Fifty two painters, led by artists Greg Allen, Amanda Hyatt and John Lovett have now returned to Australia after a wonderful two weeks aboard the “Sun Princess” as it cruised to New Zealand.
The tour commenced in Sydney and in the two day trans Tasman crossing the painters settled down to work under the expert tuition and guidance of their selected artist.
Each day at sea began with a painting demo in the Shooting Stars Nightclub which the group had reserved especially for them on their days at sea. After their respective workshops, individual painters were free to continue their painting or, as many did, explore the ship or participate in many of the activities on board.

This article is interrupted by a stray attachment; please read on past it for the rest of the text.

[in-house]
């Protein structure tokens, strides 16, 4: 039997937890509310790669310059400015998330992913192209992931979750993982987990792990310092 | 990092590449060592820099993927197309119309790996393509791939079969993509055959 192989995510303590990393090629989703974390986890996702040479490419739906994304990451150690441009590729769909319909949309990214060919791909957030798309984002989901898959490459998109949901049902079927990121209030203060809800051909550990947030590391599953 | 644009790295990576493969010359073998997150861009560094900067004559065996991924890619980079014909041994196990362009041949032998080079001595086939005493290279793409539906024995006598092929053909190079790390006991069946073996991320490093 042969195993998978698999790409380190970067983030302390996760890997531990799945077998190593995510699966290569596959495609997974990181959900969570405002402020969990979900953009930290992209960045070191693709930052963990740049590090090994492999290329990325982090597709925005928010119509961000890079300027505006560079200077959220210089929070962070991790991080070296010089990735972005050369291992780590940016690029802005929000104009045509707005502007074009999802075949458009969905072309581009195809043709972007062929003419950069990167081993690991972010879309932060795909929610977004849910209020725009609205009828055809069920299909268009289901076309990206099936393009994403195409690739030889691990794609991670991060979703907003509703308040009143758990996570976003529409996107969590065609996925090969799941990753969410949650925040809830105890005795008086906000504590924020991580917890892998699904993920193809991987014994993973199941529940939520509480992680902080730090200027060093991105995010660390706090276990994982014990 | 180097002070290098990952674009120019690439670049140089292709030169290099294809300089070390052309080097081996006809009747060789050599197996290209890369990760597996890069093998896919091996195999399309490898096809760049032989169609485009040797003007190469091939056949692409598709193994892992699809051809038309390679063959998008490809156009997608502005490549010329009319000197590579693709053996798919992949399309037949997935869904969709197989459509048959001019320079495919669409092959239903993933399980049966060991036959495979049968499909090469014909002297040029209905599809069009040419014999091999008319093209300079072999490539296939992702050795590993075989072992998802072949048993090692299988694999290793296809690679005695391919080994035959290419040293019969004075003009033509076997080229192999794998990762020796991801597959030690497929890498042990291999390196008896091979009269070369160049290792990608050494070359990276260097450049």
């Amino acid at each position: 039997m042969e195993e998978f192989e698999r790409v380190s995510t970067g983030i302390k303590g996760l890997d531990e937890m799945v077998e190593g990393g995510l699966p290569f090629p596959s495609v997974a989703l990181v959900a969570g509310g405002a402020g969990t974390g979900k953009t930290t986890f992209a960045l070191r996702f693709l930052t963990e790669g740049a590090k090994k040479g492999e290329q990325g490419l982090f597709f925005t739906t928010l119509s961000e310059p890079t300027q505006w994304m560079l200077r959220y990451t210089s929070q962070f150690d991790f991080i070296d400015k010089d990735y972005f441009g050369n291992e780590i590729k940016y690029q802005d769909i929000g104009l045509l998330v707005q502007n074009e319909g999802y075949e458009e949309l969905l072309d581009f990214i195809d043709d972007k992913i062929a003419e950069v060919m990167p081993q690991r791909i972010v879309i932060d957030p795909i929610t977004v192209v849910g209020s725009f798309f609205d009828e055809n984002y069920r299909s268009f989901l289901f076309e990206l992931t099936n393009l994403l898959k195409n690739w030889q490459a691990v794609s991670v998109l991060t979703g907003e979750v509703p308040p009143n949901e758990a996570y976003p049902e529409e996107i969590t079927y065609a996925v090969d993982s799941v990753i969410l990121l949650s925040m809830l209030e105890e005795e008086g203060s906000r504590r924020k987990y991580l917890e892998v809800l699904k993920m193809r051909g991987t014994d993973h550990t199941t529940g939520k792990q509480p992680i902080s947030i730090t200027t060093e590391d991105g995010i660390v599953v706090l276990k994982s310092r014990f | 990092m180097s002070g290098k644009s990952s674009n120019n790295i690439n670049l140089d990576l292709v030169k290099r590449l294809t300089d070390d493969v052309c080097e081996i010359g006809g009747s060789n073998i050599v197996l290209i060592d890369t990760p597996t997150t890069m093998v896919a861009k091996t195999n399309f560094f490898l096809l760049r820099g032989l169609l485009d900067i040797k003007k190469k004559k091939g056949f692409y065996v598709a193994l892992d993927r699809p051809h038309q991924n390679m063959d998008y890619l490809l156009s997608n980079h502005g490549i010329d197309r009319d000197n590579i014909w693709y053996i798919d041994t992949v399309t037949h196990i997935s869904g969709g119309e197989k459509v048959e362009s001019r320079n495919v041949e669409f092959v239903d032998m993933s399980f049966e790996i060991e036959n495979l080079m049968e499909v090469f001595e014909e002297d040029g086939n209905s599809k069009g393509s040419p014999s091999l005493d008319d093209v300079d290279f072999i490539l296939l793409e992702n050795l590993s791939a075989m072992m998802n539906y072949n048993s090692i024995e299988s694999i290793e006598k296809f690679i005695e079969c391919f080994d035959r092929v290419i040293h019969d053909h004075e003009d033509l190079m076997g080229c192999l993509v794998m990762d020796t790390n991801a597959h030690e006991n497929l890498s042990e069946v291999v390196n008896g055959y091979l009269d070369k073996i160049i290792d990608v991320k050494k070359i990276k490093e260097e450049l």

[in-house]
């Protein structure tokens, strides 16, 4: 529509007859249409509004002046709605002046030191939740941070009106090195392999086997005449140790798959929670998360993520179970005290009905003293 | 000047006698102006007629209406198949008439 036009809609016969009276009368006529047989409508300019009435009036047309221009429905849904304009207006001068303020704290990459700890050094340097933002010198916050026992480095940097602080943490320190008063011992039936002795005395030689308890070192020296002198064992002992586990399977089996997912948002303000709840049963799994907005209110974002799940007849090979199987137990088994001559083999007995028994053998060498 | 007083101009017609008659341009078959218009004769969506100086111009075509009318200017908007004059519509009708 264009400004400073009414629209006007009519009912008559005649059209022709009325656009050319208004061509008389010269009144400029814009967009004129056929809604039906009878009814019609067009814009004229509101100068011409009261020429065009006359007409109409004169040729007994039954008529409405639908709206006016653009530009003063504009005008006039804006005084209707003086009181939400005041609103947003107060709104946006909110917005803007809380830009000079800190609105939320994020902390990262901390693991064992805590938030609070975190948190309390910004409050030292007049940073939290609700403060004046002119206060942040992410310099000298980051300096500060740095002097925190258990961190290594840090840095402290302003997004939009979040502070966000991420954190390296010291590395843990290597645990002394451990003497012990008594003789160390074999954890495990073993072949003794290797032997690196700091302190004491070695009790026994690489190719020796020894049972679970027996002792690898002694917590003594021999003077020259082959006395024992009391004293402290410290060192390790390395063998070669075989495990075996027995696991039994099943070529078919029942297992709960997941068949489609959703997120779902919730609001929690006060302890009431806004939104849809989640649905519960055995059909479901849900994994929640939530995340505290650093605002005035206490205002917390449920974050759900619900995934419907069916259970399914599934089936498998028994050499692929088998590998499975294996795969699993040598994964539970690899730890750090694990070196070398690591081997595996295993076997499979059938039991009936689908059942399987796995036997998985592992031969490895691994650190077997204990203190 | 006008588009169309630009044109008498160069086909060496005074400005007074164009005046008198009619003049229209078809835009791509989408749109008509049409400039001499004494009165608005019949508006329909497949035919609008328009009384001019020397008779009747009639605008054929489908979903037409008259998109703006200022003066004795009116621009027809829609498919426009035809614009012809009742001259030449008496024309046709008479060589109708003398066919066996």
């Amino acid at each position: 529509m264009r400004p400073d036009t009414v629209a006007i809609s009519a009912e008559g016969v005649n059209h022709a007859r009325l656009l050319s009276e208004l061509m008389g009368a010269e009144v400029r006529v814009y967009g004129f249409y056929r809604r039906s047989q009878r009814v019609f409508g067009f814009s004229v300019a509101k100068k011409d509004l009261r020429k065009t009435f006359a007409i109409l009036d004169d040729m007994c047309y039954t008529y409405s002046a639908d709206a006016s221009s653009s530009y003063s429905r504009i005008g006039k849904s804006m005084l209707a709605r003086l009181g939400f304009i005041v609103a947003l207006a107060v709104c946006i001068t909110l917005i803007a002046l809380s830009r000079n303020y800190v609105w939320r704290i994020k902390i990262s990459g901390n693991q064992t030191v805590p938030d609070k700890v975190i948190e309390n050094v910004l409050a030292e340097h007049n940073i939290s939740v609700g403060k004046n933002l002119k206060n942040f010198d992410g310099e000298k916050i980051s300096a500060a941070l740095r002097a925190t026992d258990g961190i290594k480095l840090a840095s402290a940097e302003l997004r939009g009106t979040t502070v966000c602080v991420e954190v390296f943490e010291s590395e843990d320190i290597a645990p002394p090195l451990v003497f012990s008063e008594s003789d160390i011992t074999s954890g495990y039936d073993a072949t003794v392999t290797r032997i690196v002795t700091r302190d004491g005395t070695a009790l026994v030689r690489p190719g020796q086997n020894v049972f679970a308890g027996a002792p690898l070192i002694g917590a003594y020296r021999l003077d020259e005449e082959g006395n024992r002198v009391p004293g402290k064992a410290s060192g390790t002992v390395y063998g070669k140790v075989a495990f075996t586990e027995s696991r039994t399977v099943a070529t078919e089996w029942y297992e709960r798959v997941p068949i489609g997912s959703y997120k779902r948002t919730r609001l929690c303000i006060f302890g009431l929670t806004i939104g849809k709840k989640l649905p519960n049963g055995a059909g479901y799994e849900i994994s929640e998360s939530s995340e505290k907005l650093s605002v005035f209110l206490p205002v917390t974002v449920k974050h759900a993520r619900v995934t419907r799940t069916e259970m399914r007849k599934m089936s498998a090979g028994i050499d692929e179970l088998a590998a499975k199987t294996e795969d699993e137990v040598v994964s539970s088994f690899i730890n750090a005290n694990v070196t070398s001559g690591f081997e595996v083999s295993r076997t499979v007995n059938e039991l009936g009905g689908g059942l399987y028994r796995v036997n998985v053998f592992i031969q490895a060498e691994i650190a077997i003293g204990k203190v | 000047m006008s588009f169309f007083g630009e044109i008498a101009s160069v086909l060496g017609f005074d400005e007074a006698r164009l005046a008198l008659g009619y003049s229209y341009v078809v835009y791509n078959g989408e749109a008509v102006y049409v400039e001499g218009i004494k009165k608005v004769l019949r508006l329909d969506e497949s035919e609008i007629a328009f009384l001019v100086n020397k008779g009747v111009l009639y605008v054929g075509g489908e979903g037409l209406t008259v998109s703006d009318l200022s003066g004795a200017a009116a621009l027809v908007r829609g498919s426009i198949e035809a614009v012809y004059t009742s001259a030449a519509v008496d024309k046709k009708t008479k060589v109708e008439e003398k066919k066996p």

Day three and the “Sun Princess” had arrived at the Bay of Islands in the north island of New Zealand This was our first land based painting day. A quick trip by ferry to Russell and the three workshops then commenced with each artist selecting a location along the beautiful seashore of this historic town. After lunch the group then enjoyed a brief visit to Waitangi Treaty House before rejoining the ship once again. After all this painting and sightseeing, everyone had worked up quite an appetite for dinner which was admirably attended to in the Regency or Marquis dining rooms.
For the next seven days, the painting group visited towns and cities along the eastern seaboard, including Auckland – a wonderful painting location was selected by the artists at Devonport across the harbour affording magnificent views of the City of Sails, as Auckland is known – Tauranga and a visit to Wai O Tapu thermal wonderland at Rotorua and the art deco town of Napier. The capital of New Zealand, Wellington, completed our last city on the north island before we crossed the strait, which separates the north and south islands.